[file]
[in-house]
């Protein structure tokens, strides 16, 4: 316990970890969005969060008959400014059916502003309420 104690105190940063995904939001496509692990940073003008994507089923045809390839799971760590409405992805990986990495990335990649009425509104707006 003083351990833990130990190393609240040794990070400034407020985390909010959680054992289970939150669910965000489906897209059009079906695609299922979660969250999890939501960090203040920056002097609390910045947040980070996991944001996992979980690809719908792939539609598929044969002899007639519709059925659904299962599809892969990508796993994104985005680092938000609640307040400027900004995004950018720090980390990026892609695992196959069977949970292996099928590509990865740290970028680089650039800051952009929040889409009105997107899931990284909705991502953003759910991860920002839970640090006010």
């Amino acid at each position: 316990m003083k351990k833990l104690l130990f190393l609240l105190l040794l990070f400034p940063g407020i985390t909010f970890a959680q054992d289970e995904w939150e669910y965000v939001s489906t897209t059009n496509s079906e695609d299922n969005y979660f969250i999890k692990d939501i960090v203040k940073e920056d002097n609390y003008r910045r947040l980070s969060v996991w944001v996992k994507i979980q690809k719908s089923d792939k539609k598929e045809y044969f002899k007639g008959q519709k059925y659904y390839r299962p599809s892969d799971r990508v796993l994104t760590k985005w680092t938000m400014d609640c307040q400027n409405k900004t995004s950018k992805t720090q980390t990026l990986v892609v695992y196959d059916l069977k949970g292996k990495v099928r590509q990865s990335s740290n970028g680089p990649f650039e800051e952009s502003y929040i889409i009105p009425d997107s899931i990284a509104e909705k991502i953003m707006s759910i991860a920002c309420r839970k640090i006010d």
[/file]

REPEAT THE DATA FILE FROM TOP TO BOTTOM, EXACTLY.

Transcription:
[in-house]
């Protein structure tokens, strides 16, 4: 316990970890969005969060008959400014059916502003309420 104690105190940063995904939001496509692990940073003008994507089923045809390839799971760590409405992805990986990495990335990649009425509104707006 003083351990833990130990190393609240040794990070400034407020985390909010959680054992289970939150669910965000489906897209059009079906695609299922979660969250999890939501960090203040920056002097609390910045947040980070996991944001996992979980690809719908792939539609598929044969002899007639519709059925659904299962599809892969990508796993994104985005680092938000609640307040400027900004995004950018720090980390990026892609695992196959069977949970292996099928590509990865740290970028680089650039800051952009929040889409009105997107899931990284909705991502953003759910991860920002839970640090006010």
């Amino acid at each position: 316990m003083k351990k833990l104690l130990f190393l609240l105190l040794l990070f400034p940063g407020i985390t909010f970890a959680q054992d289970e995904w939150e669910y965000v939001s489906t897209t059009n496509s079906e695609d299922n969005y979660f969250i999890k692990d939501i960090v203040k940073e920056d002097n609390y003008r910045r947040l980070s969060v996991w944001v996992k994507i979980q690809k719908s089923d792939k539609k598929e045809y044969f002899k007639g008959q519709k059925y659904y390839r299962p599809s892969d799971r990508v796993l994104t760590k985005w680092t938000m400014d609640c307040q400027n409405k900004t995004s950018k992805t720090q980390t990026l990986v892609v695992y196959d059916l069977k949970g292996k990495v099928r590509q990865s990335s740290n970028g680089p990649f650039e800051e952009s502003y929040i889409i009105p009425d997107s899931i990284a509104e909705k991502i953003m707006s759910i991860a920002c309420r839970k640090i006010d």